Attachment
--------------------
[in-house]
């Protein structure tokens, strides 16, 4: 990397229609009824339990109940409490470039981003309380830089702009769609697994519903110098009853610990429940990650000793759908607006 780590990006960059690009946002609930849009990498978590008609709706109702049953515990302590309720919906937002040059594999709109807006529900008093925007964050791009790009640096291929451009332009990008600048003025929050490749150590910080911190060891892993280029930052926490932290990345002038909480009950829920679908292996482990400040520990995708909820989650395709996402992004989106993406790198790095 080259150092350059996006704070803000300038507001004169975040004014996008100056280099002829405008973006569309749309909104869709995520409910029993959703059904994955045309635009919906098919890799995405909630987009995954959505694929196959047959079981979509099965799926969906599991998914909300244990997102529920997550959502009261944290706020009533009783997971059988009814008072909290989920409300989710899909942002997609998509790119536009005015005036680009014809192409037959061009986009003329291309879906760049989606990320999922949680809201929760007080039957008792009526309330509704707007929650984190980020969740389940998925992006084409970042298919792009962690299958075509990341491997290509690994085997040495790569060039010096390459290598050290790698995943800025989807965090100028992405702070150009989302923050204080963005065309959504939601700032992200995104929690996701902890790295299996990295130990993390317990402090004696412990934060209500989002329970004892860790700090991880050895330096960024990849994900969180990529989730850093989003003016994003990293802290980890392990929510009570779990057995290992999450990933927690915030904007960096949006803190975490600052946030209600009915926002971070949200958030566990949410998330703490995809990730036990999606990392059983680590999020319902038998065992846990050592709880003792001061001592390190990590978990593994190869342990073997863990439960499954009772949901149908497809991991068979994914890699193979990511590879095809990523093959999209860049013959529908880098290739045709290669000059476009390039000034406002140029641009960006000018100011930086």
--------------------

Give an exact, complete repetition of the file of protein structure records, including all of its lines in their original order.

[in-house]
């Protein structure tokens, strides 16, 4: 990397229609009824339990109940409490470039981003309380830089702009769609697994519903110098009853610990429940990650000793759908607006 780590990006960059690009946002609930849009990498978590008609709706109702049953515990302590309720919906937002040059594999709109807006529900008093925007964050791009790009640096291929451009332009990008600048003025929050490749150590910080911190060891892993280029930052926490932290990345002038909480009950829920679908292996482990400040520990995708909820989650395709996402992004989106993406790198790095 080259150092350059996006704070803000300038507001004169975040004014996008100056280099002829405008973006569309749309909104869709995520409910029993959703059904994955045309635009919906098919890799995405909630987009995954959505694929196959047959079981979509099965799926969906599991998914909300244990997102529920997550959502009261944290706020009533009783997971059988009814008072909290989920409300989710899909942002997609998509790119536009005015005036680009014809192409037959061009986009003329291309879906760049989606990320999922949680809201929760007080039957008792009526309330509704707007929650984190980020969740389940998925992006084409970042298919792009962690299958075509990341491997290509690994085997040495790569060039010096390459290598050290790698995943800025989807965090100028992405702070150009989302923050204080963005065309959504939601700032992200995104929690996701902890790295299996990295130990993390317990402090004696412990934060209500989002329970004892860790700090991880050895330096960024990849994900969180990529989730850093989003003016994003990293802290980890392990929510009570779990057995290992999450990933927690915030904007960096949006803190975490600052946030209600009915926002971070949200958030566990949410998330703490995809990730036990999606990392059983680590999020319902038998065992846990050592709880003792001061001592390190990590978990593994190869342990073997863990439960499954009772949901149908497809991991068979994914890699193979990511590879095809990523093959999209860049013959529908880098290739045709290669000059476009390039000034406002140029641009960006000018100011930086």